I cannot remember a time when privacy was as relevant as it is right now.
Across the EU and US, privacy has morphed from an abstract legalese concept to a kitchen table issue.
After the fiasco that was the EU ‘cookie law’, the words ‘EU directive’ are sure to strike fear in the UK’s marketers and ecommerce professionals.
Now, there’s another EU directive on the way, which has implications for UK retail. It’s the Directive on Consumer Rights and aims to improve consumer protection when shopping online.
To be fair, there are some good points in the directive, but also some that may concern retailers if this comes to pass, depending on the final implementation.
I’ve been on record a number of times saying that I think the EC Directives relating to cookies are fundamentally flawed. We could make a parallel with the current UK/EU Euro ‘situation’ but let’s not go there. In the UK the Information Commissioner’s Office (ICO) has a duty to enforce these directives and, as they say, “This isn’t going away. It’s the law.”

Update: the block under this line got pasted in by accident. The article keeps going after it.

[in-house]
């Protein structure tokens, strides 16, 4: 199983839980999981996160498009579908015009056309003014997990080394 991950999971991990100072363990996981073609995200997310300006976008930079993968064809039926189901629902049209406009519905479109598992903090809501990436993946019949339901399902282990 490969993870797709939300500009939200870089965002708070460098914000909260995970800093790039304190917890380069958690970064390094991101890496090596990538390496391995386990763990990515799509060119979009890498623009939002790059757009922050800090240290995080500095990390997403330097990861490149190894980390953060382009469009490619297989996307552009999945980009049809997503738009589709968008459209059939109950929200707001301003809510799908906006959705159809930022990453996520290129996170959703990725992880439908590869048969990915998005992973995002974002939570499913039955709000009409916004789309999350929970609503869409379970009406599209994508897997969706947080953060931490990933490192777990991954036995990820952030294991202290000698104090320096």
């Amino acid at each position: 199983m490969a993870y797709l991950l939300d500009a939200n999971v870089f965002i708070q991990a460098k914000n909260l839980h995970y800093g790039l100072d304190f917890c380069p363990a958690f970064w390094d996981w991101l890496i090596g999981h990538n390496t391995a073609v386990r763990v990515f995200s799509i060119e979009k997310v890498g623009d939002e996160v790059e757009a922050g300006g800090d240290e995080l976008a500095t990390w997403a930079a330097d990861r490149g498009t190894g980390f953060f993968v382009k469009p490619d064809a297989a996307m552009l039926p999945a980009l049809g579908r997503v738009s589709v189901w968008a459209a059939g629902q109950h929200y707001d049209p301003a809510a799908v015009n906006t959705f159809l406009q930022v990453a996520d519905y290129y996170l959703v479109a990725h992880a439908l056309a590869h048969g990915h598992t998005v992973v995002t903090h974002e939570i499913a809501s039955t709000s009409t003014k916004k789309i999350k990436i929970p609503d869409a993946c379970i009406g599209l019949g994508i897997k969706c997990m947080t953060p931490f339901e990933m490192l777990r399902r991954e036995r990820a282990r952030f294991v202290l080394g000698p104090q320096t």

Yesterday the ICO released its updated guidance for UK website owners. You can download the PDF from the link in the news release.
Given the tough task of interpretation, guidance and enforcement that is the ICO’s duty, I have to say that I think this document is a valiant and comprehensive effort given the task and I’d commend them for this. I would urge you to read it for the full details. It is clearly written and quite practical.
Below are some of my initial thoughts on reading this latest guidance.
The EU e-Privacy Directive was introduced last year as a way of forcing websites to be more open about the type of cookies they used to track visitors.
Initially there was quite a lot of apprehension as site owners were concerned that they’d be forced to add intrusive pop-ups and force visitors to opt-in before they could begin using the site.